Advocate Matthew Tyrmand was interviewed by Fresh Outlook on a number of subjects including net neutrality and the Affordable Care Act.
On Wednesday, the Federal Communications Commission (FCC) released a proposed rule to reclassify broadband Internet as a common carrier under Title II of the Communications Act. The draft’s release marks the beginning of a new chapter in the ongoing saga to re-impose network neutrality after the FCC’s Open Internet Order was struck down by the DC Court of Appeals last year — a push to force Internet Service Providers (ISPs) to treat all traffic on the net equally, preventing them from charging for priority access.
While this principle of fairness may seem reasonable at first glance, the harsh truth is that not all traffic is created equally. Net neutrality’s aim to impose one-size-fits-all policy on the Internet threatens to slow the pace of technological innovation. Furthermore, subjecting ISPs to the same outdated regulations at telephone companies threatens to decrease online access for low-income individuals by subjecting ISPs to telecom taxes. Lawmakers should speak up against the FCC’s dangerous power grab before it’s too late.
Net neutrality would make sense in a world where all website traffic was equal. In the real world, however, popular sites like Netflix and YouTube receive significantly more traffic than others and, as a result, consume significantly more bandwidth. To be specific, Netflix and YouTube account for over half of all peak-hour download traffic, often leading to slower connection speeds across ISP networks.
As a result, ISPs like Comcast have asked some of the most notorious traffic hogs for payment so customers can enjoy priority streaming speeds on their sites — a reasonable request given the unreasonable amount of bandwidth they consume. Consequently, Netflix has coughed up the dough, resulting in a 66 percent increase in connection speed through Comcast’s network since January 2014. Net neutrality would kill such a mutually beneficial trade by forcing ISPs to treat websites like Netflix equally despite their unequal consumption.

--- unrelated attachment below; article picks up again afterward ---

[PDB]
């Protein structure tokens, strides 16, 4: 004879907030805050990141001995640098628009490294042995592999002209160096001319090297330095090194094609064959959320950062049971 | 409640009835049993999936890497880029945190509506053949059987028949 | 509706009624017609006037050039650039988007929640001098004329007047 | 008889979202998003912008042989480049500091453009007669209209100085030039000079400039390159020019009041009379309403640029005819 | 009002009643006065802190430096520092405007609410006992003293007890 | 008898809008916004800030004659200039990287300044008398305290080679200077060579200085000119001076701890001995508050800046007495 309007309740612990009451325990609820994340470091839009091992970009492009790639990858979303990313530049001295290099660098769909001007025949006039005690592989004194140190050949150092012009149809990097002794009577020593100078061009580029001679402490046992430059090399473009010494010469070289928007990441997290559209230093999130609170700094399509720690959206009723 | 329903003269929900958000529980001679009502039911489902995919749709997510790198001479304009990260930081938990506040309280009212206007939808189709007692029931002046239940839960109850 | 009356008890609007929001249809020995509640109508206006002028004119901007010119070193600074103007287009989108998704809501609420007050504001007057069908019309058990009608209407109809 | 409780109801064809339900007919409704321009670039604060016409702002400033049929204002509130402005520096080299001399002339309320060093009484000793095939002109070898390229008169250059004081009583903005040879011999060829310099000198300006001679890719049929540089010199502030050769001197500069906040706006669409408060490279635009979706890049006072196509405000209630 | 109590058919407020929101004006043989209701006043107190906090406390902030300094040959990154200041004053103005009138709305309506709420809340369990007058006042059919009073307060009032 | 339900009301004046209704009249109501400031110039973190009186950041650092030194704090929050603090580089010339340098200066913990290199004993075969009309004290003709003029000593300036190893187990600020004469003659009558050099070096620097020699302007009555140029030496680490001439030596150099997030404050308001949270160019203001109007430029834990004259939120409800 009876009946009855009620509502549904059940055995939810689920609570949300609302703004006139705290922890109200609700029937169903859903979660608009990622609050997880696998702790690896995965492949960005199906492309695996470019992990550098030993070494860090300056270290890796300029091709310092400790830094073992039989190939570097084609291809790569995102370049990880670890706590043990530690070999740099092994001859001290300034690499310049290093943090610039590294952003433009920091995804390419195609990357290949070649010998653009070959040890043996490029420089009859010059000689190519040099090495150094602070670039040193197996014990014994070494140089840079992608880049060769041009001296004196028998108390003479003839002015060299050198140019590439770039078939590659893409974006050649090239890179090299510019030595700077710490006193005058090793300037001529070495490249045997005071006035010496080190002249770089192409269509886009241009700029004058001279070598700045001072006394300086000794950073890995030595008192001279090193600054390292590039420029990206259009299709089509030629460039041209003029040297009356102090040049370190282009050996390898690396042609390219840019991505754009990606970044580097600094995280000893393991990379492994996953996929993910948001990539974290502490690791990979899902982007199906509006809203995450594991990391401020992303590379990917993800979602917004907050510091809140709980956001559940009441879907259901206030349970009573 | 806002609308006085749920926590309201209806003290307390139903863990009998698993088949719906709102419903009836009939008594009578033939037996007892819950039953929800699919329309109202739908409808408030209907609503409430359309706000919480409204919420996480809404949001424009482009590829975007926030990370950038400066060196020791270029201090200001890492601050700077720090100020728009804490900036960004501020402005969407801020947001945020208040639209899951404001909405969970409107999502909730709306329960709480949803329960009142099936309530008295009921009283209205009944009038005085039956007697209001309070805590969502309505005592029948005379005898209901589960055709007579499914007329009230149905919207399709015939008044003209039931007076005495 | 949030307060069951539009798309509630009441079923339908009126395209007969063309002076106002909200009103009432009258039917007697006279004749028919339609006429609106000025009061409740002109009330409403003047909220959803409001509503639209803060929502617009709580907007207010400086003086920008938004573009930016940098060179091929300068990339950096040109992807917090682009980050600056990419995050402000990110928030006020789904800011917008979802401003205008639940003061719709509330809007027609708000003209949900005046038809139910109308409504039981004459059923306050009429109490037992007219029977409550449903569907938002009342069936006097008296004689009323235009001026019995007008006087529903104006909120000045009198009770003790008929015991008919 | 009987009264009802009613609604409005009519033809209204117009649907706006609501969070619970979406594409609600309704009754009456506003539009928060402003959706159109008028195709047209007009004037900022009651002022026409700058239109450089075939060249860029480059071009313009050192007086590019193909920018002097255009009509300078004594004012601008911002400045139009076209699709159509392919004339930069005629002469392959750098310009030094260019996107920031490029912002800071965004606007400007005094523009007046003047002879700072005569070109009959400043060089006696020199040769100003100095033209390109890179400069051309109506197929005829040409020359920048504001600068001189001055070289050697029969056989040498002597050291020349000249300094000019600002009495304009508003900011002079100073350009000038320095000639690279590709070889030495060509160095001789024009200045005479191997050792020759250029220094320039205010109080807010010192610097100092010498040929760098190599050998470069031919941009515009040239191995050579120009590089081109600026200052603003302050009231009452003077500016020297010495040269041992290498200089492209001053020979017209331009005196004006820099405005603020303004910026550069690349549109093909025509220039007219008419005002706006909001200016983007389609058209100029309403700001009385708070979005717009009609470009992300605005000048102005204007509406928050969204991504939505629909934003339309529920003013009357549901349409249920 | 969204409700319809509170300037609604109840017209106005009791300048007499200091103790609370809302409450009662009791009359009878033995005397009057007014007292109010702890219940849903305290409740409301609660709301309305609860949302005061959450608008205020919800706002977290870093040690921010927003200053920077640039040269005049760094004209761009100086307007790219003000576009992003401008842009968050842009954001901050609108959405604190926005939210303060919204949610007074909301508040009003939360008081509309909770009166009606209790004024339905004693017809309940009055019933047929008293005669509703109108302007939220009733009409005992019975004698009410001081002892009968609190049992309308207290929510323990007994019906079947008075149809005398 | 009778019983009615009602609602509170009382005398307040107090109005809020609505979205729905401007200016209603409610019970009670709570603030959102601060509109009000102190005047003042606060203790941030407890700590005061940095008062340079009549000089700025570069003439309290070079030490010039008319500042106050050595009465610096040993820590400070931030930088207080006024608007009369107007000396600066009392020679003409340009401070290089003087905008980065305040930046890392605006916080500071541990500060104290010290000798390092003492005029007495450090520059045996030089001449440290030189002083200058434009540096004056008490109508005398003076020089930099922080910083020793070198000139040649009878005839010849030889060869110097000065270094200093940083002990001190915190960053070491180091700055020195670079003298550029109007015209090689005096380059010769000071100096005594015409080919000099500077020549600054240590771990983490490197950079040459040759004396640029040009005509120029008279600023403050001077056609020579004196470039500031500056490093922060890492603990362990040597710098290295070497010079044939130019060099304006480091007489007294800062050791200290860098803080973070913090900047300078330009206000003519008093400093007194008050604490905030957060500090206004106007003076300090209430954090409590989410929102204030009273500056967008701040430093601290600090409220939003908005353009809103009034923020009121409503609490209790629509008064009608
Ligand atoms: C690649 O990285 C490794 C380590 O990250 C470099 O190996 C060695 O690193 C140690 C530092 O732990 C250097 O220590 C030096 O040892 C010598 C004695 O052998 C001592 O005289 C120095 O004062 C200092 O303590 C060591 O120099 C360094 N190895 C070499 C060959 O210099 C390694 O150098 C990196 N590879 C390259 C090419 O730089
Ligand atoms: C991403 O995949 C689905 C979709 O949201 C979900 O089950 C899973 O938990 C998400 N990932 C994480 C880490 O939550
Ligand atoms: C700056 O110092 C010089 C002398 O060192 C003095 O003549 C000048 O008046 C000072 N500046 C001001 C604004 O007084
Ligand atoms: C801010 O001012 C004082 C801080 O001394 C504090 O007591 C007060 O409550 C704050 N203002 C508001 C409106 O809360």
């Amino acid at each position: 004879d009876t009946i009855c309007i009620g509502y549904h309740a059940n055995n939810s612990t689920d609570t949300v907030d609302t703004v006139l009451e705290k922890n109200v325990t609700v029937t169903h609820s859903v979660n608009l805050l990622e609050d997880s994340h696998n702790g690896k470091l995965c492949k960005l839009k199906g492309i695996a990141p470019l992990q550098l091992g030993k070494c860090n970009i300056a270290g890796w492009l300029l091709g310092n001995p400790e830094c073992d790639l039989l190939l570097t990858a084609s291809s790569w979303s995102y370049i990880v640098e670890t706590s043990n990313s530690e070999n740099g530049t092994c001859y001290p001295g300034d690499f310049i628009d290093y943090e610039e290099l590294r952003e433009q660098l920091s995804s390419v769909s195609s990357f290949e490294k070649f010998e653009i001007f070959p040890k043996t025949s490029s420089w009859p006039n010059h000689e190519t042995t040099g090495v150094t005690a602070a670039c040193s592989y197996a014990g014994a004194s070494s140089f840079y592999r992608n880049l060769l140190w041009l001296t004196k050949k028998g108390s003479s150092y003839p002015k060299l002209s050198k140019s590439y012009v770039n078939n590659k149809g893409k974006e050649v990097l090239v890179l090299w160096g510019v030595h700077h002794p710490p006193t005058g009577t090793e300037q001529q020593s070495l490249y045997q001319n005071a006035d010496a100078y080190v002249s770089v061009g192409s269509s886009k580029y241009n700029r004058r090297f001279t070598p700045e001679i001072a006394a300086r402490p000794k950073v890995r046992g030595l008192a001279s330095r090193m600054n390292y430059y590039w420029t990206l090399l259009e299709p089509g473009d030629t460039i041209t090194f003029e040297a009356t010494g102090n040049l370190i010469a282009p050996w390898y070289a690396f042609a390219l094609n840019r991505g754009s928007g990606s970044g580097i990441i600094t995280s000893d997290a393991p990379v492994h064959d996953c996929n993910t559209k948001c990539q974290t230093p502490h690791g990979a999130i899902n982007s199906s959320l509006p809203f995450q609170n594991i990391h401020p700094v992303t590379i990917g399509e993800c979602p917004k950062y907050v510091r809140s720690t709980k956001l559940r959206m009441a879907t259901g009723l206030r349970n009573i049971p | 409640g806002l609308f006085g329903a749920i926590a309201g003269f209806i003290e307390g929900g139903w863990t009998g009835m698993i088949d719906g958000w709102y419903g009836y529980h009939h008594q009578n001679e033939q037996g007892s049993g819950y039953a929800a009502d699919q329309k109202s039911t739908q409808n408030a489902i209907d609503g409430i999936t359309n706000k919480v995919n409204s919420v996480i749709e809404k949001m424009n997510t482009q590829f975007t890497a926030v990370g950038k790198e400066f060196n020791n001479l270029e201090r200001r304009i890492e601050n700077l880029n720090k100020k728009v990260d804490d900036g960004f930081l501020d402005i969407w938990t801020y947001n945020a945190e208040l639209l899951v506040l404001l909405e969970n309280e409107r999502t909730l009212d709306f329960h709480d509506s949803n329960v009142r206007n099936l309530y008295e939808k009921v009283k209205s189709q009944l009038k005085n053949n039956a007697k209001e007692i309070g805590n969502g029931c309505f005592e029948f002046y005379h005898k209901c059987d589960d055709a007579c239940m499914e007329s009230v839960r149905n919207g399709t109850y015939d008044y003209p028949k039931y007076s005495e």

On Sunday, the White House released the president’s proposed budget for fiscal year 2016, which includes a major corporate tax overhaul aimed at repatriating profits American companies earn abroad. At first glance, the proposal seems like a win-win for both the private and public sector by increasing government revenue and encouraging companies to invest in their U.S. operations. However, if implemented, the plan would only be a minor tweak to a fundamentally broken corporate tax code that puts American companies at a competitive disadvantage in the global economy.
Currently, the U.S. operates on a so-called “worldwide” system of corporate taxation, meaning that American companies are liable to pay U.S. taxes on profits they earn anywhere in the world on top of whatever taxes they owe to the country they earned the profits at. The U.S. corporate tax code is already a major obstacle for growth in itself with the a top statutory rate of 39.1 percent — the highest among OECD countries. Considering the additional taxes an American corporation would have to pay a foreign government, it could easily lose half of profits abroad.
As such, the tax code allows for American corporations to indefinitely defer their tax payments to the US so long as their earnings are not repatriated. In other words, American corporations can make money abroad free from the federal government’s reach so long as they don’t use it to pay U.S.-based employees or invest in domestic operations. As such, many American corporations like Apple, Google, Twitter, and Facebook have majorly expanded operations in lower-tax countries like Ireland, which currently holds a 12.5 percent corporate rate, while choosing to indefinitely defer tax payments to the U.S.. Consequently, American corporations have accumulated over $2 trillion of overseas earnings of which Uncle Sam has not received a cent.